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Game On: How Four Community College Professors Spawned the CUNY Games Network

September 24th, 2016

By George Lorenzo, EdSurge

When four professors from the Borough of Manhattan Community College (BMCC) started collaborating on game-based learning (GBL) in developmental math and writing instruction in the mid-2000s, they had no idea what they were setting in motion. Today, more than 160 GBL researchers and practitioners contribute to the dynamic CUNY Games Network (CGN), housed within the City University of New York (CUNY), with its more than 540,000 students on 24 campuses. The network links educators across disciplines who are interested in using games and other forms of interactive teaching to improve student success. And participants are showing that gameplay is serious business: data from BMCC classes suggests that when students have fun learning they appear to have more meaningful learning experiences.

https://www.edsurge.com/news/2016-09-13-game-on-how-four-community-college-professors-spawned-the-cuny-games-network

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Ask an Economist: How Can Today’s College Students Future-Proof Their Careers?

September 24th, 2016

by JOE PINSKER, the Atlantic

It is by now close to certain that there are millions of people currently in high school and college who are fine-tuning their skills for steady-looking careers that will, following technological breakthroughs, dissipate by the time they retire. A 2013 study out of Oxford—the one that’s most frequently cited in any discussion of the future of labor—estimated that just shy of half of American jobs were at risk of being swallowed up by advances in automation. In anticipation of changes like this, is there anything that today’s college students can do now to future-proof their careers? A panel of experts gives some (pretty dispiriting) advice to a generation that will come of age as automation does.

http://www.theatlantic.com/business/archive/2016/09/how-can-todays-college-students-futureproof-their-careers/499244/

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Study: Coding bootcamps yield high returns on job placement, diversity

September 23rd, 2016

By Jarrett Carter, Education Dive

A new study authored by Course Report reveals surprising data about the economic and social benefits of the emerging for-profit training model. According to the study, more than 70% of bootcamp graduates report holding employment requiring use of the skills learned in the bootcamp, and more than 60% have received salary increases as a result of their completion. Women comprise more than 40% of the national bootcamp student profile, and African-Americans who complete coding bootcamps are the highest earners and most likely to be employed at a tech company.

http://www.educationdive.com/news/study-coding-bootcamps-yield-high-returns-on-job-placement-diversity/426349/

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U.S. E-learning Market to Exceed $48 Billion by 2020

September 23rd, 2016

By Chelsea Legendre, MeriTalk

The e-learning market in the United States is forecast to grow by 15.64 percent by 2020. The “E-learning Markets in the US 2016-2020” report points to cloud-based solutions as a key trend over the next few years. This growth is due to “the introduction of education technology and online content into the curriculum,” said Jhansi Mary J, lead analyst at Technavio. “Cloud solutions have restructured the aspects of education such as content creation, content delivery, and accessibility, making it more productive, convenient, and effective.” New education technologies include 3-D printing, simulations, and Augmented Reality (AR). The trend is driven by both traditional and online schools, which is due in part to government involvement.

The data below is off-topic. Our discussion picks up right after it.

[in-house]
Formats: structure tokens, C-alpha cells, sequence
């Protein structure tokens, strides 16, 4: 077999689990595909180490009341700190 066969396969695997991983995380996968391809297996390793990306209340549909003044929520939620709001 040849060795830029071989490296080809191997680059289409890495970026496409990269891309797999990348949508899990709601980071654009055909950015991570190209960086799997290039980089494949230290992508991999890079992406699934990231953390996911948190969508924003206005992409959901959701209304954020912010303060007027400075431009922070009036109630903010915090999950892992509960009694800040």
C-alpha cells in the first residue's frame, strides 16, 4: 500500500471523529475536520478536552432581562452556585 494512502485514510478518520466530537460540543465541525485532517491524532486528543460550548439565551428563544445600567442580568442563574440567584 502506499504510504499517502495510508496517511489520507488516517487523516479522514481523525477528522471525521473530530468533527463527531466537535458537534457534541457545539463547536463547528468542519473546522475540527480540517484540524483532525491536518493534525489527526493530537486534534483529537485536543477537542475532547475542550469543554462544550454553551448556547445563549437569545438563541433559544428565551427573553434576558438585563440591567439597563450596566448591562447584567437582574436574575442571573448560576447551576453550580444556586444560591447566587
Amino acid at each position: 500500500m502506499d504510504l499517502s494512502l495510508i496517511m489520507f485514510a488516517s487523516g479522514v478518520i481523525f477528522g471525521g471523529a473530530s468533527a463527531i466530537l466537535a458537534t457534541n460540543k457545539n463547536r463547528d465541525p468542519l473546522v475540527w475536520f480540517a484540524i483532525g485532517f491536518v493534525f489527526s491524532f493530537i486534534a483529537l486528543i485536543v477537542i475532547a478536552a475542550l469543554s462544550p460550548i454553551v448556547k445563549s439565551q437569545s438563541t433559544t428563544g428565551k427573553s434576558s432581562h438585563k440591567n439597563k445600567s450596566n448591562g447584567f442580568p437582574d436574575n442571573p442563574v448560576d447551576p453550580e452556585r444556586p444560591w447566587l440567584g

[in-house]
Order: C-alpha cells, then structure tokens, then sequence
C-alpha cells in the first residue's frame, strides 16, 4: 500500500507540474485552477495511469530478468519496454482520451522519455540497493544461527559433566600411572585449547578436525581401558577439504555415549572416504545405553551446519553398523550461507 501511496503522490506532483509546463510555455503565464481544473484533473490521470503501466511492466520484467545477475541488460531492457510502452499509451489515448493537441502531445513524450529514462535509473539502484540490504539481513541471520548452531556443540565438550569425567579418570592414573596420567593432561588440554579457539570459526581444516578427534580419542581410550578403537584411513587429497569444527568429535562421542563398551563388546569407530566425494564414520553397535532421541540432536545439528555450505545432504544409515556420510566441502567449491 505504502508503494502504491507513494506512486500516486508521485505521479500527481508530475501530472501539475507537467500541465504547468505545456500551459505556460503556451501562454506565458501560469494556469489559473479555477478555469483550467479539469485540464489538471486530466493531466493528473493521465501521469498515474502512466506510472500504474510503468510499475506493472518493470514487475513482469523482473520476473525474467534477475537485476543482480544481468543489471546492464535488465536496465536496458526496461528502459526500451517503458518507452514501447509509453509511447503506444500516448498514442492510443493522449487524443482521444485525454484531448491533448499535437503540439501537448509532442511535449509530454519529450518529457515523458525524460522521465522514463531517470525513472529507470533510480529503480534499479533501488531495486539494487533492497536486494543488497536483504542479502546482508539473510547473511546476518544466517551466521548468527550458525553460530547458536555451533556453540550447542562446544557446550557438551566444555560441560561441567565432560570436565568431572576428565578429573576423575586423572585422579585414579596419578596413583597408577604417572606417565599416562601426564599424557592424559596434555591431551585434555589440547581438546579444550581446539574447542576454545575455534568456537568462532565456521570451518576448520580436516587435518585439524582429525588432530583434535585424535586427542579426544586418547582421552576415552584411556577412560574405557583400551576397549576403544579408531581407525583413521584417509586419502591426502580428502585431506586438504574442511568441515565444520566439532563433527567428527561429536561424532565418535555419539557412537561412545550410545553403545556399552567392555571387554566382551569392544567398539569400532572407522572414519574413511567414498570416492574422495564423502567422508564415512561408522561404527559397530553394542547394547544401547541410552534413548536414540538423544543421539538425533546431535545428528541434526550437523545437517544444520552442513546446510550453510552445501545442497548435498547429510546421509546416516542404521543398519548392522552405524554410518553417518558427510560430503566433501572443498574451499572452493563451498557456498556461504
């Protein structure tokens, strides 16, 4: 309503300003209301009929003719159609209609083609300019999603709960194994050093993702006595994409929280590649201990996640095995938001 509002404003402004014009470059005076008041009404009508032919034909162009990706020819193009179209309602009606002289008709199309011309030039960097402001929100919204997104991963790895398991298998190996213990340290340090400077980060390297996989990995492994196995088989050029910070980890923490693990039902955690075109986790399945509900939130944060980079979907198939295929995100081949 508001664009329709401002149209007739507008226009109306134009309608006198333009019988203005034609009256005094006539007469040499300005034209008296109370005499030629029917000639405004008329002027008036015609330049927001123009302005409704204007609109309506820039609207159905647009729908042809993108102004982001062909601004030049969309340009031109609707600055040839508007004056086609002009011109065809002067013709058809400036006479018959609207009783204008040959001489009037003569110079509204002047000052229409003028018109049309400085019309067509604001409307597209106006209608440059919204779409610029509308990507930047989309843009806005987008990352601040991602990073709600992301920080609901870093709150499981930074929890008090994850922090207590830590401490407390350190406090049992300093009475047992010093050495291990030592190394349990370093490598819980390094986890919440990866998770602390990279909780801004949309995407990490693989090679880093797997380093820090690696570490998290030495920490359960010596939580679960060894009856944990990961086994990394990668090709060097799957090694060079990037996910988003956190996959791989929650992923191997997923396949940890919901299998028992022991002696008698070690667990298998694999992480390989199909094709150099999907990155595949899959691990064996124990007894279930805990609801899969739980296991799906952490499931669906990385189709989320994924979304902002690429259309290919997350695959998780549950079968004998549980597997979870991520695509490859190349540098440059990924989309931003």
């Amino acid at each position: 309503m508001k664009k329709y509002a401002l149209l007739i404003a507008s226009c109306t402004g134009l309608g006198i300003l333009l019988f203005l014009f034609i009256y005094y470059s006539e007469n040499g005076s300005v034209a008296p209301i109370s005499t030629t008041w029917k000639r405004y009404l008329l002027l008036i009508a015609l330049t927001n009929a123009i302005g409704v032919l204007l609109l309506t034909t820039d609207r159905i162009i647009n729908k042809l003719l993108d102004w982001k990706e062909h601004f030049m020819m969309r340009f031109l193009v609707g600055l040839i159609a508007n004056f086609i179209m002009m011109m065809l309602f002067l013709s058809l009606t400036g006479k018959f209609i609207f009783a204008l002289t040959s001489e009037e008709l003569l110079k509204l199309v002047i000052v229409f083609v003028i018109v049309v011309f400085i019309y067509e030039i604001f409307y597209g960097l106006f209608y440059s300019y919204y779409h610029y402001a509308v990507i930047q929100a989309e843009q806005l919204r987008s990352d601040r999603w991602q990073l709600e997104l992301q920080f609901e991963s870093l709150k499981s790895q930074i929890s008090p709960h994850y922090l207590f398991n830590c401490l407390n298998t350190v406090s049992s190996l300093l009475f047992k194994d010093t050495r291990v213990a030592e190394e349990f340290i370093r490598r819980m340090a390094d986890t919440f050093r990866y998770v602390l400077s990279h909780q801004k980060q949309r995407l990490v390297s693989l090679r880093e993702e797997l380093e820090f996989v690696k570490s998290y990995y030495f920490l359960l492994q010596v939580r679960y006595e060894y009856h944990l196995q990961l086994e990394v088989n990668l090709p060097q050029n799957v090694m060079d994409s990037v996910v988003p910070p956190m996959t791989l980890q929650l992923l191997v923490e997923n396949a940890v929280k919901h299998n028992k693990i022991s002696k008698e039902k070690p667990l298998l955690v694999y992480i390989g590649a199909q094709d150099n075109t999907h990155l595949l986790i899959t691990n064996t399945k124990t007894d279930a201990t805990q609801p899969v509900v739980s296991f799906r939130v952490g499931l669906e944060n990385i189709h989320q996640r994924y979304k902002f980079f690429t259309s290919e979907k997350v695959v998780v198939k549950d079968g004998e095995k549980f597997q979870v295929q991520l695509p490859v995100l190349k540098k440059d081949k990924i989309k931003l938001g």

https://www.meritalk.com/articles/u-s-e-learning-market-to-exceed-48-billion-by-2020/

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A trio of short-term trends may also hold long-term promise

September 23rd, 2016

BY STEPHEN NOONOO, eSchool News

Take a casual flip through this year’s trend-predicting Horizon Report, released today, and you’ll find plenty to get excited about. The end of the report is stuffed with tantalizing promise about how future learners will engage with robots, artificial intelligence, virtual reality, and wearable tech (think data-collecting headbands and skill-tracking sensors) that could explode into classrooms in as little as four to five years. By contrast, the report’s short-term developments, online learning and makerspaces, have a distinct yesterday’s news vibe about them. But make no mistake, they still hold some of the biggest long-term promise in the report.

http://www.eschoolnews.com/2016/09/14/making-coding-online-learning-real-trends-watch/
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How to Have a Distributed Meeting

September 22nd, 2016

By Joshua Kim, Inside Higher Ed

My advice for running successful distributed meetings comes from what I have seen work in synchronous online learning. If you can get a synchronous online class session to run well – then you can also run a good distributed meeting. Note – my advice for distributed meetings has nothing to do with webinars. Webinars are almost bad because of issues of scale. There are too many people on most webinars to allow for meaningful conversation. Your model for good distributed meetings should not be webinars, but teaching.

https://www.insidehighered.com/blogs/technology-and-learning/how-have-distributed-meeting

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Silicon Valley online course to mint self-driving car engineers

September 22nd, 2016

By Heather Somerville, Reuters

Silicon Valley is creating a crash course in self-driving car technology to address a shortage of engineers with help from a startup in a different field: online education. In about a year’s time, a Lincoln sedan will be driving itself from Mountain View to San Francisco, using software developed by 250 or so students enrolled at education start-up Udacity, if all goes according to plan. Udacity bought the Lincoln already equipped with the digital interface needed in autonomous vehicles; students will write the code. Udacity’s course, which costs $2,400 for three, 12-week terms, starts next month and was designed by company co-founder Sebastian Thrun, who launched Google’s driverless car program.